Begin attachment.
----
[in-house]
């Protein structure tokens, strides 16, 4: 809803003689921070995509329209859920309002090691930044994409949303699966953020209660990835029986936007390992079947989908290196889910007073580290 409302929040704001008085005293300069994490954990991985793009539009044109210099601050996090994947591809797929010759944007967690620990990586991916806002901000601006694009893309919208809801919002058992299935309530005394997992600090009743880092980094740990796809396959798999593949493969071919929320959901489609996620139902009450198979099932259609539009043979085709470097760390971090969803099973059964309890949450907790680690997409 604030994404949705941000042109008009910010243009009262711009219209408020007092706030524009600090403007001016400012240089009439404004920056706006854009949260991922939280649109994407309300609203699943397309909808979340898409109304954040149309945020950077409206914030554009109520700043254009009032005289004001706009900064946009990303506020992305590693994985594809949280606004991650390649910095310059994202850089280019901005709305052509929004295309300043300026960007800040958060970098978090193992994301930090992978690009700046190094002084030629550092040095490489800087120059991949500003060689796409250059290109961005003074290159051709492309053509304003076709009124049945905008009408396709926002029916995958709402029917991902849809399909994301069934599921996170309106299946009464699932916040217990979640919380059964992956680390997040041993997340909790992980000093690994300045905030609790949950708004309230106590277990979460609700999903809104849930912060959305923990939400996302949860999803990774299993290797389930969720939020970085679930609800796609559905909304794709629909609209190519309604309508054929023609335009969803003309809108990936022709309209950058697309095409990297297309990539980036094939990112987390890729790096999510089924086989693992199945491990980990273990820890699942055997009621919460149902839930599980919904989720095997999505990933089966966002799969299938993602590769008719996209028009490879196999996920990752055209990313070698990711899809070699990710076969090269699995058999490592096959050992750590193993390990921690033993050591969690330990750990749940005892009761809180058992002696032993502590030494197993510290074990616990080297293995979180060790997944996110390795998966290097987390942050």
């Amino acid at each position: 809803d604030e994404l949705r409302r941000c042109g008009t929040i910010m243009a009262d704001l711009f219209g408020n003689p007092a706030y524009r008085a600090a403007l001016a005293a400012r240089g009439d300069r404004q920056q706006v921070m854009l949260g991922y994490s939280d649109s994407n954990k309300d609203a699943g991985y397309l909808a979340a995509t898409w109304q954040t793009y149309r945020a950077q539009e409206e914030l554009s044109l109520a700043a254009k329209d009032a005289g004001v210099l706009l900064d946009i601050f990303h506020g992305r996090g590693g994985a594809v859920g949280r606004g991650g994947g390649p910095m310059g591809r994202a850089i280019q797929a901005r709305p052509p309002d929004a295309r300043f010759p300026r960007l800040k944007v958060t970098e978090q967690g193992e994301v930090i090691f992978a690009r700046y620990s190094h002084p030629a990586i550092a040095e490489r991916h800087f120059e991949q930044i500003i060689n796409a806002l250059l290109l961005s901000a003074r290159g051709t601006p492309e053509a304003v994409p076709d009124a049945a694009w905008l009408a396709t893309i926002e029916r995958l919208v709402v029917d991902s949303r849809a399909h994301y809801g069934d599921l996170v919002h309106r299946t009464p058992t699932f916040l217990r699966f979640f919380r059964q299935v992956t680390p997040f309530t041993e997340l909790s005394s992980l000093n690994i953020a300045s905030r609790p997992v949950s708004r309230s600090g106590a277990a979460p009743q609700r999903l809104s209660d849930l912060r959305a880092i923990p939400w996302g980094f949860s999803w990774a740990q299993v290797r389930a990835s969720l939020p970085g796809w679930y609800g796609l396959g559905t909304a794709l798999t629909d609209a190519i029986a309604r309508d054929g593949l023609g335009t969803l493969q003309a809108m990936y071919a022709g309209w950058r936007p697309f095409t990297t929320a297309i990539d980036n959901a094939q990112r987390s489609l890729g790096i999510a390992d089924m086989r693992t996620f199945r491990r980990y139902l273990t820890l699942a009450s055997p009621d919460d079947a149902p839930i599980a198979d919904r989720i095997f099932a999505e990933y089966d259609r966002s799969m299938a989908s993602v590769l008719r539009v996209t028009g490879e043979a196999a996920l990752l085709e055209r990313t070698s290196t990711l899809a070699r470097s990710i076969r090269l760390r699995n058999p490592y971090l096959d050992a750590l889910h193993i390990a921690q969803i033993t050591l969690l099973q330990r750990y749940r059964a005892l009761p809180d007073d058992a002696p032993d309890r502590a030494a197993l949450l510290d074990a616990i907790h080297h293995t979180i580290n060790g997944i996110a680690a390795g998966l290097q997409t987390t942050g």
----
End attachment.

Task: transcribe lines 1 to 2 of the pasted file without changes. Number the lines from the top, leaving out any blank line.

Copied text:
[in-house]
């Protein structure tokens, strides 16, 4: 809803003689921070995509329209859920309002090691930044994409949303699966953020209660990835029986936007390992079947989908290196889910007073580290 409302929040704001008085005293300069994490954990991985793009539009044109210099601050996090994947591809797929010759944007967690620990990586991916806002901000601006694009893309919208809801919002058992299935309530005394997992600090009743880092980094740990796809396959798999593949493969071919929320959901489609996620139902009450198979099932259609539009043979085709470097760390971090969803099973059964309890949450907790680690997409 604030994404949705941000042109008009910010243009009262711009219209408020007092706030524009600090403007001016400012240089009439404004920056706006854009949260991922939280649109994407309300609203699943397309909808979340898409109304954040149309945020950077409206914030554009109520700043254009009032005289004001706009900064946009990303506020992305590693994985594809949280606004991650390649910095310059994202850089280019901005709305052509929004295309300043300026960007800040958060970098978090193992994301930090992978690009700046190094002084030629550092040095490489800087120059991949500003060689796409250059290109961005003074290159051709492309053509304003076709009124049945905008009408396709926002029916995958709402029917991902849809399909994301069934599921996170309106299946009464699932916040217990979640919380059964992956680390997040041993997340909790992980000093690994300045905030609790949950708004309230106590277990979460609700999903809104849930912060959305923990939400996302949860999803990774299993290797389930969720939020970085679930609800796609559905909304794709629909609209190519309604309508054929023609335009969803003309809108990936022709309209950058697309095409990297297309990539980036094939990112987390890729790096999510089924086989693992199945491990980990273990820890699942055997009621919460149902839930599980919904989720095997999505990933089966966002799969299938993602590769008719996209028009490879196999996920990752055209990313070698990711899809070699990710076969090269699995058999490592096959050992750590193993390990921690033993050591969690330990750990749940005892009761809180058992002696032993502590030494197993510290074990616990080297293995979180060790997944996110390795998966290097987390942050």